By Rosalind Sedacca, CDC
For divorcing and divorced parents the holiday season can be especially stressful, pressure-filled and overwhelming. But you’re not alone. For children facing their parents’ divorce or who are experiencing their first holiday season post-divorce, this can be an especially tough time of year.
For that reason all parents and extended family members who want to protect children caught in the consequences of a divorce, need to be especially mindful and compassionate during the weeks ahead.
It doesn’t take much to give a child or a teen a joyous experience spending time with you. You don’t need expensive gifts or trips to exotic places. Doing things together is what counts most. Sledding, ice skating, baking, creating crafts, watching movies, visiting a children’s museum, taking a short railroad trip, building a snowman, making a family video, adopting a pet from a local shelter, volunteering to wrap gifts for the needy – these are all experiences that create positive bonding memories filled with love, laughter and warmth.
For children coping with divorce and its aftermath, our challenge as co-parents is to create new traditions and activities that can replace the memories of family holidays in the past. Here are some suggestions for helping your children get through the holiday season in the best possible spirits.
- Listen with compassion:
Talk to your children about the holidays ahead. Listen, rather than lecture, and let them vent about their feelings, regrets, fears and frustrations. Acknowledge what they are telling you and be understanding. Understand that some children will hold their feelings in to protect you. Reassure them that it’s okay to talk about their sadness as well as apprehension about the changes they may experience this year.
Remind your children that what they are feeling is natural and normal. Be there for them with reassurance and hugs. Also let them know that some activities will still be part of their holiday celebrations so they understand that much of life continues in the same way, despite divorce.
- Role Model Cooperative Behavior With Your Ex:
Studies show that children whose divorced parents get along with one another adapt much more easily to the divorce. So talk to your ex about giving your children a happy holiday season in every possible way. If you can both spend some family time together with the children, without discord, they will appreciate your efforts. If you can’t, at least strive to make the drop-off experience peaceful and harmonious. Never bad-mouth your ex to the children, make them your messenger or have them spy for you at their other parent’s home. Model your best, most respectful and mature interactions with your ex in front of your children so they can enjoy their childhood, especially at this time of year.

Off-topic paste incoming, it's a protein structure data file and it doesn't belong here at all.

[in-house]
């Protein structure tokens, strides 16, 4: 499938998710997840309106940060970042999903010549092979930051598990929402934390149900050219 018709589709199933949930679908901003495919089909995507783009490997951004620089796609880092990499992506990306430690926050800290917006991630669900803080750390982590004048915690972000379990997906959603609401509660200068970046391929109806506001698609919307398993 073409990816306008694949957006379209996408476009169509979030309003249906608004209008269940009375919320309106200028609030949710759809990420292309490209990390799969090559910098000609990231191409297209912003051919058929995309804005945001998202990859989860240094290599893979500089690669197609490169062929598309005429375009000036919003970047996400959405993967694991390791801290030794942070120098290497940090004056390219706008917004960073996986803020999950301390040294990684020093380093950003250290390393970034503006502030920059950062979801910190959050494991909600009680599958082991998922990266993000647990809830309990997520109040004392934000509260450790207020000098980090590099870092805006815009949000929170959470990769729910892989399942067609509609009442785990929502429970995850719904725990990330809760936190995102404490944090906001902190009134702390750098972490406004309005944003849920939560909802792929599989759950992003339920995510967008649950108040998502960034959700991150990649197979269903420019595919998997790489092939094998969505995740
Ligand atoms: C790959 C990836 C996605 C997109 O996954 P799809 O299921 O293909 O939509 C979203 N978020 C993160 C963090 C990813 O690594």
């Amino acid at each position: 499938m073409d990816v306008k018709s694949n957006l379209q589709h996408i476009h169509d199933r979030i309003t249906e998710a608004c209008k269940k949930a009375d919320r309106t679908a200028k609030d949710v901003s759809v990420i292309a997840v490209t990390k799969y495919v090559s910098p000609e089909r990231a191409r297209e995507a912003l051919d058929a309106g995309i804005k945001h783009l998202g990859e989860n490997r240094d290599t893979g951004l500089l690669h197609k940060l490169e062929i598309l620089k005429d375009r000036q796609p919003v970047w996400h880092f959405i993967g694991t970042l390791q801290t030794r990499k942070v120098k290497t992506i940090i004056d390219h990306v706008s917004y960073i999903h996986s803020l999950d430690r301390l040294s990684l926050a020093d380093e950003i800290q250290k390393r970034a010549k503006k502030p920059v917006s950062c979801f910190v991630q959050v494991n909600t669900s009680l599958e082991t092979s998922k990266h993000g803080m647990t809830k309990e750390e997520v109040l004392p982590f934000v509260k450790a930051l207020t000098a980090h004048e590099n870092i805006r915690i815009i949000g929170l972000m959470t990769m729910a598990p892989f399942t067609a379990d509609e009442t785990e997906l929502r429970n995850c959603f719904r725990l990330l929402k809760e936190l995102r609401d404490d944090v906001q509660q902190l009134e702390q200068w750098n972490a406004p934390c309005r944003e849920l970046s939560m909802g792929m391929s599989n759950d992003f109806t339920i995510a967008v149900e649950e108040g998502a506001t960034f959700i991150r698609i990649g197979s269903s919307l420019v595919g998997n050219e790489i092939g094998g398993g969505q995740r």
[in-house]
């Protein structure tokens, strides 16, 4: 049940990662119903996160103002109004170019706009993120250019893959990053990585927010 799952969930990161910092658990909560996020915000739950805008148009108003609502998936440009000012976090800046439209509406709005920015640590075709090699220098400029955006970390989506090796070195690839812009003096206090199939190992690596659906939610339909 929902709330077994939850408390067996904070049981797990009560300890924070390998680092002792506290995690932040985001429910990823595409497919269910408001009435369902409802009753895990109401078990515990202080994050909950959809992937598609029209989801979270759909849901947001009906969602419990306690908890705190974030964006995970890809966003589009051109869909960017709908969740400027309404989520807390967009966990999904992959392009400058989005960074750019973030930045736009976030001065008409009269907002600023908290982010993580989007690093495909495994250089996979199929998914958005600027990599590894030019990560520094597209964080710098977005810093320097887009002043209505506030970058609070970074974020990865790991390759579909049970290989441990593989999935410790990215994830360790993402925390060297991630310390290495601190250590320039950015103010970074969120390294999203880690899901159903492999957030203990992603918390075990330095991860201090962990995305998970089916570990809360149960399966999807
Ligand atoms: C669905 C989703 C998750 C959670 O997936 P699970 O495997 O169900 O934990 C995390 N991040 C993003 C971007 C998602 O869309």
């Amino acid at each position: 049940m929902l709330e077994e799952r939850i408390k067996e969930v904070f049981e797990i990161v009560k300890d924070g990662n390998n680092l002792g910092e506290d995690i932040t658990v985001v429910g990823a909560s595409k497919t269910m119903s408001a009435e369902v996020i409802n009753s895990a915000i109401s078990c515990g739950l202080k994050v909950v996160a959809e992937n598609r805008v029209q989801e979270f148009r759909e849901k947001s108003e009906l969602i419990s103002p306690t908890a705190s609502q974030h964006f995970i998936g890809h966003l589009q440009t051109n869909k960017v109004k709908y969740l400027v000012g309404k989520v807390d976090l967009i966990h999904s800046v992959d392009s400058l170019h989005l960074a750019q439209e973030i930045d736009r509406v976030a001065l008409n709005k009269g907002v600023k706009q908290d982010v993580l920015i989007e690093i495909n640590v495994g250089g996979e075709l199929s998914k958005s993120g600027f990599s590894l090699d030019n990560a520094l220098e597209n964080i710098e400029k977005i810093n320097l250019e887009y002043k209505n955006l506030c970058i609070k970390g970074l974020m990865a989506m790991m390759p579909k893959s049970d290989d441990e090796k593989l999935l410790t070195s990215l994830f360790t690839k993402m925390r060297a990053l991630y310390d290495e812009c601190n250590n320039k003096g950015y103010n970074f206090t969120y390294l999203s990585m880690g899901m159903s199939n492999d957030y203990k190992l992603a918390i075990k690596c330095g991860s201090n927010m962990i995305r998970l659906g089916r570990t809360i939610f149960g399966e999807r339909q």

- Keep Grandparents and Other Family Members in the Holidays:
Divorce shouldn’t rob your children of connections with grandparents, aunts, uncles, cousins and others “from the other side,” especially if they have been part of your family’s traditions. Encourage communication with extended family who care about your kids and treat them with the respect and digity they, too, deserve, despite the divorce.
- Lay the Foundation for Positive New Holiday Memories:
This year will lay the foundation for many holidays to come. So think about new ways to celebrate, new places to visit, new foods to prepare. By creating a fresh set of traditions you will give your children something to look forward to. By replacing old memories with the new, you can make the holidays special again for them. And if they do the same in their other parent’s home, they can enjoy an even fuller experience of celebrating the holidays.
By acknowledging your children’s feelings with compassion while offering them new options for keeping the holidays special, you are giving your children an important gift: the love and support they need to overcome the challenges of being a child of divorce.
Have questions about this important topic? Visit our Facebook page and post your questions there. I’ll respond and encourage others to participate as well.
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Rosalind Sedacca, CDC is a Divorce & Parenting Coach and Founder of the Child-Centered Divorce Network. She is also the author of How Do I Tell the Kids about the Divorce? A Create-a-Storybook Guide to Preparing Your Children — with Love! and co-parenting programs. For Rosalind’s free ebook on Post-Divorce Parenting: Success Strategies for Getting It Right, her coaching services, expert interviews and other valuable resources on divorce and parenting issues, visit http://www.childcentereddivorce.com.
© Rosalind Sedacca All rights reserved.